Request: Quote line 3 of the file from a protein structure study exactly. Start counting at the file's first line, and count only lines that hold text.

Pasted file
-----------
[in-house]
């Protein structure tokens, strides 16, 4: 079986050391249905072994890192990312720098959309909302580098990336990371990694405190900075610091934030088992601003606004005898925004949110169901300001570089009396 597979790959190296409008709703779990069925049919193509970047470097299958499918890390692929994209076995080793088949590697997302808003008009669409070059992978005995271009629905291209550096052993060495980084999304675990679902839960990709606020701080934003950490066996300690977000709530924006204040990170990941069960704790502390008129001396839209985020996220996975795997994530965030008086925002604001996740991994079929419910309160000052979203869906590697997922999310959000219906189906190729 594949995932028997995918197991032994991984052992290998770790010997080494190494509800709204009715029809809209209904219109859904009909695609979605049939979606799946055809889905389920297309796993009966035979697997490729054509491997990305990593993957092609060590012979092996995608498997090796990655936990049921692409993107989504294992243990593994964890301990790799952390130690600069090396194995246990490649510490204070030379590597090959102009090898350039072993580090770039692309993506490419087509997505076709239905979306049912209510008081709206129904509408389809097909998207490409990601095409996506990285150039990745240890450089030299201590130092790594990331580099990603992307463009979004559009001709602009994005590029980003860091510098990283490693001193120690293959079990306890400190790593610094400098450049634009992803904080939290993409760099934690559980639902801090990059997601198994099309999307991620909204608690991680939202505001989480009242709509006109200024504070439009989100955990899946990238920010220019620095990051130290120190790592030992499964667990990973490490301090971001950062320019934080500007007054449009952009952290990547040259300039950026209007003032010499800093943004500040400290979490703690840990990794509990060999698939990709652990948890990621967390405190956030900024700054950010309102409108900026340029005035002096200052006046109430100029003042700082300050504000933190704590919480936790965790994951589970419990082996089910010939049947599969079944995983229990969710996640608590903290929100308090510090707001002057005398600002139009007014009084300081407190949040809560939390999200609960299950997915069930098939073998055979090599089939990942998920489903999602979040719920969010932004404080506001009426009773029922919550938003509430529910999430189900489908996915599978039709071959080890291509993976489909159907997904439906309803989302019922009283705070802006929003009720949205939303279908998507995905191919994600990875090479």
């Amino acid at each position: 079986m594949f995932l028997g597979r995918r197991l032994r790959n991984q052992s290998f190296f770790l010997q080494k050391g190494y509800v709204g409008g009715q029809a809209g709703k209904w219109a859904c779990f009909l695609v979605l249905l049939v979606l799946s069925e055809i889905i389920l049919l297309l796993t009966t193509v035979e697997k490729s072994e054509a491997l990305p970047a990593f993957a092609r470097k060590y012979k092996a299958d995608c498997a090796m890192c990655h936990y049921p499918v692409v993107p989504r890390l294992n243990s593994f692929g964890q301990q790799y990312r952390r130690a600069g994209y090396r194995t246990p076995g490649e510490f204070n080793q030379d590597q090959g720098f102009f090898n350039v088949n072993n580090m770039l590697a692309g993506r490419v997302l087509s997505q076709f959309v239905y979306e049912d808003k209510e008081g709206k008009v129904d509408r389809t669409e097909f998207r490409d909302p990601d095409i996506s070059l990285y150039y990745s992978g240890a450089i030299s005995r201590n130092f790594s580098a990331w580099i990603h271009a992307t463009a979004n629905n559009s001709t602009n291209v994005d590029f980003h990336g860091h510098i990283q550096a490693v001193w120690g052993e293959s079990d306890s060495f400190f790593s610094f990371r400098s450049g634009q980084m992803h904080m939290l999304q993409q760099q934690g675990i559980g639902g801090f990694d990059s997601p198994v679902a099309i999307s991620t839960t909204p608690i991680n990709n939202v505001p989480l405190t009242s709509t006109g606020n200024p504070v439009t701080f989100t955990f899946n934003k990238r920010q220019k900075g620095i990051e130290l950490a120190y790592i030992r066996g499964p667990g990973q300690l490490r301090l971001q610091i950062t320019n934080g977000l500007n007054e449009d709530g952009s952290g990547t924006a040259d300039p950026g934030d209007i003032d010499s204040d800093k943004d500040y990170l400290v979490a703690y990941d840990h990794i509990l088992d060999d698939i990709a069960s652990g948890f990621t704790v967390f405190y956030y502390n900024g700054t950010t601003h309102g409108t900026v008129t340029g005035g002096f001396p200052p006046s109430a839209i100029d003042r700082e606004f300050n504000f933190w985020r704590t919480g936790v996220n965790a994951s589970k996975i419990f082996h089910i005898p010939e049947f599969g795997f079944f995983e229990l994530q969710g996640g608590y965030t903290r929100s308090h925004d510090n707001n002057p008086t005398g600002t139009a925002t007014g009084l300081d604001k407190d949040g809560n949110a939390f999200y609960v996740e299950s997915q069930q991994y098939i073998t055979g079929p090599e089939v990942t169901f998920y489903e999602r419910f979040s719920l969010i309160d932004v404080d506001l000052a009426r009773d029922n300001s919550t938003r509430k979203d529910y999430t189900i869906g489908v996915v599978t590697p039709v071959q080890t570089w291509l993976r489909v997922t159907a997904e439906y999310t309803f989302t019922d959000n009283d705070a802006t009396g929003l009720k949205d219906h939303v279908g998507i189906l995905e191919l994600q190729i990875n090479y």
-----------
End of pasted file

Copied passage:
């Amino acid at each position: 079986m594949f995932l028997g597979r995918r197991l032994r790959n991984q052992s290998f190296f770790l010997q080494k050391g190494y509800v709204g409008g009715q029809a809209g709703k209904w219109a859904c779990f009909l695609v979605l249905l049939v979606l799946s069925e055809i889905i389920l049919l297309l796993t009966t193509v035979e697997k490729s072994e054509a491997l990305p970047a990593f993957a092609r470097k060590y012979k092996a299958d995608c498997a090796m890192c990655h936990y049921p499918v692409v993107p989504r890390l294992n243990s593994f692929g964890q301990q790799y990312r952390r130690a600069g994209y090396r194995t246990p076995g490649e510490f204070n080793q030379d590597q090959g720098f102009f090898n350039v088949n072993n580090m770039l590697a692309g993506r490419v997302l087509s997505q076709f959309v239905y979306e049912d808003k209510e008081g709206k008009v129904d509408r389809t669409e097909f998207r490409d909302p990601d095409i996506s070059l990285y150039y990745s992978g240890a450089i030299s005995r201590n130092f790594s580098a990331w580099i990603h271009a992307t463009a979004n629905n559009s001709t602009n291209v994005d590029f980003h990336g860091h510098i990283q550096a490693v001193w120690g052993e293959s079990d306890s060495f400190f790593s610094f990371r400098s450049g634009q980084m992803h904080m939290l999304q993409q760099q934690g675990i559980g639902g801090f990694d990059s997601p198994v679902a099309i999307s991620t839960t909204p608690i991680n990709n939202v505001p989480l405190t009242s709509t006109g606020n200024p504070v439009t701080f989100t955990f899946n934003k990238r920010q220019k900075g620095i990051e130290l950490a120190y790592i030992r066996g499964p667990g990973q300690l490490r301090l971001q610091i950062t320019n934080g977000l500007n007054e449009d709530g952009s952290g990547t924006a040259d300039p950026g934030d209007i003032d010499s204040d800093k943004d500040y990170l400290v979490a703690y990941d840990h990794i509990l088992d060999d698939i990709a069960s652990g948890f990621t704790v967390f405190y956030y502390n900024g700054t950010t601003h309102g409108t900026v008129t340029g005035g002096f001396p200052p006046s109430a839209i100029d003042r700082e606004f300050n504000f933190w985020r704590t919480g936790v996220n965790a994951s589970k996975i419990f082996h089910i005898p010939e049947f599969g795997f079944f995983e229990l994530q969710g996640g608590y965030t903290r929100s308090h925004d510090n707001n002057p008086t005398g600002t139009a925002t007014g009084l300081d604001k407190d949040g809560n949110a939390f999200y609960v996740e299950s997915q069930q991994y098939i073998t055979g079929p090599e089939v990942t169901f998920y489903e999602r419910f979040s719920l969010i309160d932004v404080d506001l000052a009426r009773d029922n300001s919550t938003r509430k979203d529910y999430t189900i869906g489908v996915v599978t590697p039709v071959q080890t570089w291509l993976r489909v997922t159907a997904e439906y999310t309803f989302t019922d959000n009283d705070a802006t009396g929003l009720k949205d219906h939303v279908g998507i189906l995905e191919l994600q190729i990875n090479y």